Almost £30m pledged to help stop potholes from forming

Potholes

Funding for new technology that could help stop potholes from forming has been announced by the Transport Secretary Chris Grayling.

The government will provide £22.9 million for research and trials on new surface materials or pothole repair.

Real-world tests of new road surfaces and technologies in eight local authorities will see which emerging innovations provide long-term solutions. The Live Labs projects will be delivered by councils — including Kent, Staffordshire, Reading, Suffolk and Solihull and Birmingham — and if successful, could be adopted by other authorities.

Transport Secretary Chris Grayling said: “Potholes are the number one enemy for road users and this government is looking at numerous ways to keep our roads in the best condition.

“Today’s trials will see how new technologies work in the real world to ensure our roads are built for the 21st century.”

Read more: Carbon cutting rail scheme shares in multi-million pound Government funding

These schemes include expanding the test of plastic roads in Cumbria, using kinetic energy off Buckinghamshire roads to power lighting and using geothermal energy created from paths to keep car parks and bus stations in Central Bedfordshire from freezing over.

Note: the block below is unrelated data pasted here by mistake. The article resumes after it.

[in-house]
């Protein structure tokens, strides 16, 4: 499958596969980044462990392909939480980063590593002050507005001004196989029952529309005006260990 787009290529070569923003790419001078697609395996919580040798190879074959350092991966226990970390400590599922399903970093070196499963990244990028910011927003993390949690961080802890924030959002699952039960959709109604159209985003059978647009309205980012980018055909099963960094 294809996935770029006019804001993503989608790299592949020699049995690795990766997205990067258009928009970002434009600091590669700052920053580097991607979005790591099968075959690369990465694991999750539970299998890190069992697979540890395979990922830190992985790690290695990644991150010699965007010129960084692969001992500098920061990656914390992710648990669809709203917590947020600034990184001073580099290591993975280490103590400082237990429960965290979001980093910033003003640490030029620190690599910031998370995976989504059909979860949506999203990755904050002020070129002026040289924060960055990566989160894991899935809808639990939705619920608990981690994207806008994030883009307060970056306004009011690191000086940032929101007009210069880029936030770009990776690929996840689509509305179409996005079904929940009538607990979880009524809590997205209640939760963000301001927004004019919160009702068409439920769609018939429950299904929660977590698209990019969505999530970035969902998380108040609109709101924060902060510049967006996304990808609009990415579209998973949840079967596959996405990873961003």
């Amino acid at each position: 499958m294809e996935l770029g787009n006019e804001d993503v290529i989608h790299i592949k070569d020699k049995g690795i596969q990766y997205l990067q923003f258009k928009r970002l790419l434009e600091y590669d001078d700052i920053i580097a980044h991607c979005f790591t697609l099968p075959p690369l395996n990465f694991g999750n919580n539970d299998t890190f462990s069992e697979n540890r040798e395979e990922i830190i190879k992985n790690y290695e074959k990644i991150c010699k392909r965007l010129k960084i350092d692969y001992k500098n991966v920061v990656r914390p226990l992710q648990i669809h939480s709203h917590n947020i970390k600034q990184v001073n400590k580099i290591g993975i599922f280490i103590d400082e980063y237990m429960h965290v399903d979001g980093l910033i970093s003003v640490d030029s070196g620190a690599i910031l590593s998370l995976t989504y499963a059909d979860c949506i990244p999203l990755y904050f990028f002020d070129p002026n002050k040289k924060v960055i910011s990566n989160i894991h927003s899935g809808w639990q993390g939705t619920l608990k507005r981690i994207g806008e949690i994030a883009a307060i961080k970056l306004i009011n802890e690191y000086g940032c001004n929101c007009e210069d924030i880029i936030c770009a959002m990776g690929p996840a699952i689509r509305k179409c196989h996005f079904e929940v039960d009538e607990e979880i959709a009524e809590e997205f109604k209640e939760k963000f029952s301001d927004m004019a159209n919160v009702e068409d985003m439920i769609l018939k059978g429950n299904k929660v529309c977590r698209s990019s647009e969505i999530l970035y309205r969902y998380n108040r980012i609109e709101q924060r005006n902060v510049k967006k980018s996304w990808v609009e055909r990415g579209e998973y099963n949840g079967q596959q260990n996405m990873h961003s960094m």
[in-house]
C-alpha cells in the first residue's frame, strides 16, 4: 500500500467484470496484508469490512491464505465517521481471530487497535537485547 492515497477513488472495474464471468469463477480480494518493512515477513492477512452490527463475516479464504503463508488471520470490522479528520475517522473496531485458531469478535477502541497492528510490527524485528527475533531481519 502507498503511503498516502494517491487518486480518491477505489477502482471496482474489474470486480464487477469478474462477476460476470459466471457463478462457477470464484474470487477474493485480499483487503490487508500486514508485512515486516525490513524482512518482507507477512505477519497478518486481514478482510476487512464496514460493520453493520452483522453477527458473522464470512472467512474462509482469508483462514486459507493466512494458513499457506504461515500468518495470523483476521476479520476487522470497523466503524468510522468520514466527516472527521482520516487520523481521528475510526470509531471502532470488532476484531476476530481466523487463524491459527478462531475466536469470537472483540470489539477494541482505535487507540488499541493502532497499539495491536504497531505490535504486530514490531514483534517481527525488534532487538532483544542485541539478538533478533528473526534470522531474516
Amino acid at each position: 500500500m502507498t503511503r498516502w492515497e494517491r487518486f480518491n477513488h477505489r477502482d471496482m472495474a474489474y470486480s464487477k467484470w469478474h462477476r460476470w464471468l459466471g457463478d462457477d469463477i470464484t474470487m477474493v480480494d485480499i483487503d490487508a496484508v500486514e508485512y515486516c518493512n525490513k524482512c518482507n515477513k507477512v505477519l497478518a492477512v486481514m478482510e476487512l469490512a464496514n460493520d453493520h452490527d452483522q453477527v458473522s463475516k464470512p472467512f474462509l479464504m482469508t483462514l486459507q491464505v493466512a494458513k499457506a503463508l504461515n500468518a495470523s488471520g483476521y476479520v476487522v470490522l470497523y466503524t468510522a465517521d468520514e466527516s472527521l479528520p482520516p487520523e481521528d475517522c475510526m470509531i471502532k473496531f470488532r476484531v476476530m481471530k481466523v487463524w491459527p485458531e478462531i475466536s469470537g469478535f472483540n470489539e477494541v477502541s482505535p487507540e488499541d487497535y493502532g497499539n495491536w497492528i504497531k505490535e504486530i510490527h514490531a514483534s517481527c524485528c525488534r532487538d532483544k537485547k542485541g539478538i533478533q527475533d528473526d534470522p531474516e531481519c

In Birmingham and Solihull, Transport for West Midlands has received £2.65m to lead a collaboration between the University of Birmingham, local authorities and other organisations to track vehicle journey times and cycle use. They would take data from 10 selected road corridors using video analytics to then send push messages out using apps and driver navigation systems.

Funding for new technology that could help stop potholes from forming has been announced by the Transport Secretary Chris Grayling.

The government will provide £22.9 million for research and trials on new surface materials or pothole repair.

Real-world tests of new road surfaces and technologies in eight local authorities will see which emerging innovations provide long-term solutions. The Live Labs projects will be delivered by councils — including Kent, Staffordshire, Reading, Suffolk and Solihull and Birmingham — and if successful, could be adopted by other authorities.

Transport Secretary Chris Grayling said: “Potholes are the number one enemy for road users and this government is looking at numerous ways to keep our roads in the best condition.

“Today’s trials will see how new technologies work in the real world to ensure our roads are built for the 21st century.”

In Birmingham and Solihull, Transport for West Midlands has received £2.65m to lead a collaboration between the University of Birmingham, local authorities and other organisations to track vehicle journey times and cycle use. They would take data from 10 selected road corridors using video analytics to then send push messages out using apps and driver navigation systems.